Category Archives: sexuality

We’ve got Marriage Equality, so why am I not satisfied?

Readings
Exodus 15.19-20; 16.1-3
Luke 15.1–3, 11b–32

Last Sunday we welcomed Pastor Alex Pittaway, who brought the message to us. Alex is Pastor of MCC, the Metropolitan Community Church in Brisbane—a church that has for 40 years been a safe haven for the LGBTIQ community. He is also recognised by the Uniting Church in Queensland as a Chaplain at Emmanuel College at the University of Queensland. Alex describes himself as a progressive evangelical and is passionate about Jesus, social justice, the environment and combating LGBTIQ bullying in schools.

It was a delight to have him with us. Here is his sermon:

___________________

Good morning. Would you pray with me? 

I’d like to start by thanking Ariel and Rev. Paul Walton for this invitation to speak here this morning. You have a wonderful congregation that has shined the light of the inclusive Gospel of Jesus for so many years not just for the LBGTIQ community but anyone who has experienced marginalisation for so many years. 

This morning I’d like to share with you my own experiences about what it means to be part of the LGBTIQ community from a Christian perspective. I want to start by acknowledging my own limitations: I speak as an educated, privileged, anglo-saxon male who does not have to experience the realities of living as a person of colour or as a person with a diverse gender expression. Never the less I’d like to share some heartfelt experiences backed up with some solid research as we ponder what comes next for LGBTIQ inclusion now that marriage equality is a reality and that most legal discrimination against the LGBTIQ community is gone. We have never lived, in Australia at least, in a better time to be LGBTIQ. Yet why do I feel, despite all these advances, that something is not right. I don’t pretend to speak for the entire community, but I do want to speak for myself.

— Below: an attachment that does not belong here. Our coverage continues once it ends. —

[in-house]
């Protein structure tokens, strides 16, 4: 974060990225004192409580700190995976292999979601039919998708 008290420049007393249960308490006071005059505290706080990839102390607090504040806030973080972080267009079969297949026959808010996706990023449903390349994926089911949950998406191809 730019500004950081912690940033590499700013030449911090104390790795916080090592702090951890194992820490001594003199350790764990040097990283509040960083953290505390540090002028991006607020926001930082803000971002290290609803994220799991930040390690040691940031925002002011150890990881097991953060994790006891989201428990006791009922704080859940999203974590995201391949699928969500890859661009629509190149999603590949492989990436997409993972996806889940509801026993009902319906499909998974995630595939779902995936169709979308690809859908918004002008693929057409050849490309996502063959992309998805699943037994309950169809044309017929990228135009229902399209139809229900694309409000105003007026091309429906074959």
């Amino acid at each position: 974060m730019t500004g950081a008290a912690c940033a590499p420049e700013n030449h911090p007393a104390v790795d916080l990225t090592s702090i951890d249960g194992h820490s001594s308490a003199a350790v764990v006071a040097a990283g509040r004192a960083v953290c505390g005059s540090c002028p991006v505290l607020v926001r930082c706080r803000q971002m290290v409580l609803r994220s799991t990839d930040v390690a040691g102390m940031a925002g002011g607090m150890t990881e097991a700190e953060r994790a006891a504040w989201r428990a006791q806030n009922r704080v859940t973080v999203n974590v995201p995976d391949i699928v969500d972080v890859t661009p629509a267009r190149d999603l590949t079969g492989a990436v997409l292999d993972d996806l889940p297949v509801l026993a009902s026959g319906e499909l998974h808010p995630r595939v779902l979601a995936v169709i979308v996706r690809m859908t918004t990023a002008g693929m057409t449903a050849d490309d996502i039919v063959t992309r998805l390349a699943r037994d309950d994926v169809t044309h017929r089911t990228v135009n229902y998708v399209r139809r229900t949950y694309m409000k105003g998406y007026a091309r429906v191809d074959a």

Continue reading

Leave a comment

Filed under Ecumenical, sermon, sexuality

Walls fall

Compassionate Shepherd,
your love flows from the heart of God,
and touches us in our points of pain;
hearing your voice,
may we find healing in your word
now and for ever. Amen.

Reading
Ephesians 2.11–22

 

Eliminating boundaries does not in itself create peace. Peace comes only by eliminating the hostility behind the dividing walls. God does not merely tear down walls, but unites people in the One who is our peace, creating one new humanity. — Karen Chakoian, in Feasting on the Word, Year B, Vol. 3, Kindle ed’n, loc. 9130

______________________

There’s a saying: Good fences make good neighbours. And I can believe it.

But I’m not so sure about walls.

History is filled with stories of walls, and littered by the remains of walls. Perhaps the earliest walls we know about were around the city of Jericho. We know what happened to them.

Walls fall.

Or if they don’t fall, they are remnants of an earlier time. Perhaps you’ve walked along the top of the walls of York or Jerusalem, as I have. Or along the Great Wall of China, or Hadrian’s Wall across the North of England, as I’d like to. 

Once, these walls served to keep undesirable people out. They were walls of separation. They have a very different purpose now. They’re tourist traps, bringing the outsiders in rather than keeping them out.

Walls fall, whether literally or not.